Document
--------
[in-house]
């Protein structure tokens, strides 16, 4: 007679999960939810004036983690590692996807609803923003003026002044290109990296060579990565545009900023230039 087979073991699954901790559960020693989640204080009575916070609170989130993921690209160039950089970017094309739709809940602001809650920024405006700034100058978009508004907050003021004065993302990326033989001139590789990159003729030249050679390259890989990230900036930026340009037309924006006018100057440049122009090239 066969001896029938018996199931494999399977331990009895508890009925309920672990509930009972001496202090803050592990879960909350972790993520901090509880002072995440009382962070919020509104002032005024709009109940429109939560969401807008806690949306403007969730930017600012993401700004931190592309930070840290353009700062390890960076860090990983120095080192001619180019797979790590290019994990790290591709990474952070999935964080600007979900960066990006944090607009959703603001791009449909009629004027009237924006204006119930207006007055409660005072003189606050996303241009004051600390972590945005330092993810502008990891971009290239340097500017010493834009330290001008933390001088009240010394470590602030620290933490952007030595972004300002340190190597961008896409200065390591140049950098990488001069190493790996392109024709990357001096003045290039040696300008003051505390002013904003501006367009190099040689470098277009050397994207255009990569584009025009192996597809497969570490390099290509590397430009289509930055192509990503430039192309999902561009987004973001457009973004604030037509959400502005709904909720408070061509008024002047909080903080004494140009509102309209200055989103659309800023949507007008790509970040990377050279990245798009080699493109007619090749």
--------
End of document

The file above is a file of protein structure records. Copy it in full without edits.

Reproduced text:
[in-house]
């Protein structure tokens, strides 16, 4: 007679999960939810004036983690590692996807609803923003003026002044290109990296060579990565545009900023230039 087979073991699954901790559960020693989640204080009575916070609170989130993921690209160039950089970017094309739709809940602001809650920024405006700034100058978009508004907050003021004065993302990326033989001139590789990159003729030249050679390259890989990230900036930026340009037309924006006018100057440049122009090239 066969001896029938018996199931494999399977331990009895508890009925309920672990509930009972001496202090803050592990879960909350972790993520901090509880002072995440009382962070919020509104002032005024709009109940429109939560969401807008806690949306403007969730930017600012993401700004931190592309930070840290353009700062390890960076860090990983120095080192001619180019797979790590290019994990790290591709990474952070999935964080600007979900960066990006944090607009959703603001791009449909009629004027009237924006204006119930207006007055409660005072003189606050996303241009004051600390972590945005330092993810502008990891971009290239340097500017010493834009330290001008933390001088009240010394470590602030620290933490952007030595972004300002340190190597961008896409200065390591140049950098990488001069190493790996392109024709990357001096003045290039040696300008003051505390002013904003501006367009190099040689470098277009050397994207255009990569584009025009192996597809497969570490390099290509590397430009289509930055192509990503430039192309999902561009987004973001457009973004604030037509959400502005709904909720408070061509008024002047909080903080004494140009509102309209200055989103659309800023949507007008790509970040990377050279990245798009080699493109007619090749």